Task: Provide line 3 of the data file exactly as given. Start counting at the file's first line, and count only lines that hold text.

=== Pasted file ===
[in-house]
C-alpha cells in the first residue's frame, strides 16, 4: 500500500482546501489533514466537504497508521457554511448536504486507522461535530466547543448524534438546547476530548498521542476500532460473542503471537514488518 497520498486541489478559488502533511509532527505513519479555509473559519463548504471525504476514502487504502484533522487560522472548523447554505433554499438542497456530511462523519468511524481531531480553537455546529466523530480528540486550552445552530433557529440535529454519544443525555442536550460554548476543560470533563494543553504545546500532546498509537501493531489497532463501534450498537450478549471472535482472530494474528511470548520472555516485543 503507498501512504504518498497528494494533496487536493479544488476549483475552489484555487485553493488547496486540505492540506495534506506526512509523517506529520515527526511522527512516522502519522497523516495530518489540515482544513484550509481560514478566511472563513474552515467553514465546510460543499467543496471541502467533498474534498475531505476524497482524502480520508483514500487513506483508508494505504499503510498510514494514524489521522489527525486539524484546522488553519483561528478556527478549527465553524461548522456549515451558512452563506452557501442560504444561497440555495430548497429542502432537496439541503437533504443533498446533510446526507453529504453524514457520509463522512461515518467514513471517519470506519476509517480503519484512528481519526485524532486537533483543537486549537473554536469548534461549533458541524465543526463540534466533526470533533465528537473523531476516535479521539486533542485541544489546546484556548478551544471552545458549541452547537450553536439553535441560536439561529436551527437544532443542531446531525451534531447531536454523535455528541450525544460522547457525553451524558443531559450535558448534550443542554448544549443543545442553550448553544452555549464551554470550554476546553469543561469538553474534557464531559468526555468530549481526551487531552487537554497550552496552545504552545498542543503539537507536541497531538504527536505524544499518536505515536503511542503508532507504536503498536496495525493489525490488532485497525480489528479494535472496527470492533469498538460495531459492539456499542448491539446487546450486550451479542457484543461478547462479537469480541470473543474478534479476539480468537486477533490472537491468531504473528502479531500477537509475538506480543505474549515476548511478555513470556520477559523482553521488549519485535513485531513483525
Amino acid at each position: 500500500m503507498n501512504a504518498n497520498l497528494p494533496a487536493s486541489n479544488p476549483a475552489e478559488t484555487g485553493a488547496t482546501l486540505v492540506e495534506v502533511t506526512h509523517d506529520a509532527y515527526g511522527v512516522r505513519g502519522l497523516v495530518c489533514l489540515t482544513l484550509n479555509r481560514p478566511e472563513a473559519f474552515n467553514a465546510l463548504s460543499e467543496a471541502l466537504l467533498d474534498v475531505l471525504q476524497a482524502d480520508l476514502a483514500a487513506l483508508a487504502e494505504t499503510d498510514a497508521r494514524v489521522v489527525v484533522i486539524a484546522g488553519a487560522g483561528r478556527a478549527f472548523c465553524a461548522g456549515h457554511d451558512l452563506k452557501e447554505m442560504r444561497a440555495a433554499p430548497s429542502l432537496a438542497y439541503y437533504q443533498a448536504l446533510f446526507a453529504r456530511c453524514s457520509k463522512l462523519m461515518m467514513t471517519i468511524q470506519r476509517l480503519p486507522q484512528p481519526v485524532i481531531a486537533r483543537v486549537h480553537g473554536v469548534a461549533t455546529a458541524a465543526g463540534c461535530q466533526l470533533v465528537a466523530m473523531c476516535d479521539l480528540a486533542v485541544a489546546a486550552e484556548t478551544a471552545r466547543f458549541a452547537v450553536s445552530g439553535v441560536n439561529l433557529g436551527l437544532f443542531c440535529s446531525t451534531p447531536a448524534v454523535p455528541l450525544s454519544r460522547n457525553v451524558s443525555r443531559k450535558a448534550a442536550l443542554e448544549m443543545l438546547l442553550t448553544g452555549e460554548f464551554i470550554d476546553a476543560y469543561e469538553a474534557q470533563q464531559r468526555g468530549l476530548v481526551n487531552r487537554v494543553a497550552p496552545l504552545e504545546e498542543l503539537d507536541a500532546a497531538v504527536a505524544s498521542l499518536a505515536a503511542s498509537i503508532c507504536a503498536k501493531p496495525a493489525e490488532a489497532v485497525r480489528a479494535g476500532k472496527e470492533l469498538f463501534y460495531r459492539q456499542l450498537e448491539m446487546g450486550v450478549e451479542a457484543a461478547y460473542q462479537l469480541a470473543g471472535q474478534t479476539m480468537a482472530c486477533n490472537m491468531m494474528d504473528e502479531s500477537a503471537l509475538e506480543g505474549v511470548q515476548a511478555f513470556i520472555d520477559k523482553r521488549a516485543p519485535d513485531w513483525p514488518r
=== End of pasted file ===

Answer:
Amino acid at each position: 500500500m503507498n501512504a504518498n497520498l497528494p494533496a487536493s486541489n479544488p476549483a475552489e478559488t484555487g485553493a488547496t482546501l486540505v492540506e495534506v502533511t506526512h509523517d506529520a509532527y515527526g511522527v512516522r505513519g502519522l497523516v495530518c489533514l489540515t482544513l484550509n479555509r481560514p478566511e472563513a473559519f474552515n467553514a465546510l463548504s460543499e467543496a471541502l466537504l467533498d474534498v475531505l471525504q476524497a482524502d480520508l476514502a483514500a487513506l483508508a487504502e494505504t499503510d498510514a497508521r494514524v489521522v489527525v484533522i486539524a484546522g488553519a487560522g483561528r478556527a478549527f472548523c465553524a461548522g456549515h457554511d451558512l452563506k452557501e447554505m442560504r444561497a440555495a433554499p430548497s429542502l432537496a438542497y439541503y437533504q443533498a448536504l446533510f446526507a453529504r456530511c453524514s457520509k463522512l462523519m461515518m467514513t471517519i468511524q470506519r476509517l480503519p486507522q484512528p481519526v485524532i481531531a486537533r483543537v486549537h480553537g473554536v469548534a461549533t455546529a458541524a465543526g463540534c461535530q466533526l470533533v465528537a466523530m473523531c476516535d479521539l480528540a486533542v485541544a489546546a486550552e484556548t478551544a471552545r466547543f458549541a452547537v450553536s445552530g439553535v441560536n439561529l433557529g436551527l437544532f443542531c440535529s446531525t451534531p447531536a448524534v454523535p455528541l450525544s454519544r460522547n457525553v451524558s443525555r443531559k450535558a448534550a442536550l443542554e448544549m443543545l438546547l442553550t448553544g452555549e460554548f464551554i470550554d476546553a476543560y469543561e469538553a474534557q470533563q464531559r468526555g468530549l476530548v481526551n487531552r487537554v494543553a497550552p496552545l504552545e504545546e498542543l503539537d507536541a500532546a497531538v504527536a505524544s498521542l499518536a505515536a503511542s498509537i503508532c507504536a503498536k501493531p496495525a493489525e490488532a489497532v485497525r480489528a479494535g476500532k472496527e470492533l469498538f463501534y460495531r459492539q456499542l450498537e448491539m446487546g450486550v450478549e451479542a457484543a461478547y460473542q462479537l469480541a470473543g471472535q474478534t479476539m480468537a482472530c486477533n490472537m491468531m494474528d504473528e502479531s500477537a503471537l509475538e506480543g505474549v511470548q515476548a511478555f513470556i520472555d520477559k523482553r521488549a516485543p519485535d513485531w513483525p514488518r